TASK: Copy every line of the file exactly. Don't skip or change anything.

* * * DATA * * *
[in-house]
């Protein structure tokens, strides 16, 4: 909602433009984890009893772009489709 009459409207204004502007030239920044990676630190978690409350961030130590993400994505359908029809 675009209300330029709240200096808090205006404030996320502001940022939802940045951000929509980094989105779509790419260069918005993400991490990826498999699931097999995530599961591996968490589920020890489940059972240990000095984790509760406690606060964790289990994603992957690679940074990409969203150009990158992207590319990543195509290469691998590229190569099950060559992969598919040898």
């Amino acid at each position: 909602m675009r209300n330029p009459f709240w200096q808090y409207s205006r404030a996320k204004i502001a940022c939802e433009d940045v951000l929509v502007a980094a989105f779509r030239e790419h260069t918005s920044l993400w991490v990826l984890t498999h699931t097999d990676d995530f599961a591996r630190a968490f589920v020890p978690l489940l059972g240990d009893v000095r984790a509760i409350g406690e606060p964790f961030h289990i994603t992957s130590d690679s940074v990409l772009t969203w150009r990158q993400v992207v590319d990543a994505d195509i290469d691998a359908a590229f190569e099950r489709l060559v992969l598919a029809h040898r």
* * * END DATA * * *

[in-house]
């Protein structure tokens, strides 16, 4: 909602433009984890009893772009489709 009459409207204004502007030239920044990676630190978690409350961030130590993400994505359908029809 675009209300330029709240200096808090205006404030996320502001940022939802940045951000929509980094989105779509790419260069918005993400991490990826498999699931097999995530599961591996968490589920020890489940059972240990000095984790509760406690606060964790289990994603992957690679940074990409969203150009990158992207590319990543195509290469691998590229190569099950060559992969598919040898």
């Amino acid at each position: 909602m675009r209300n330029p009459f709240w200096q808090y409207s205006r404030a996320k204004i502001a940022c939802e433009d940045v951000l929509v502007a980094a989105f779509r030239e790419h260069t918005s920044l993400w991490v990826l984890t498999h699931t097999d990676d995530f599961a591996r630190a968490f589920v020890p978690l489940l059972g240990d009893v000095r984790a509760i409350g406690e606060p964790f961030h289990i994603t992957s130590d690679s940074v990409l772009t969203w150009r990158q993400v992207v590319d990543a994505d195509i290469d691998a359908a590229f190569e099950r489709l060559v992969l598919a029809h040898r």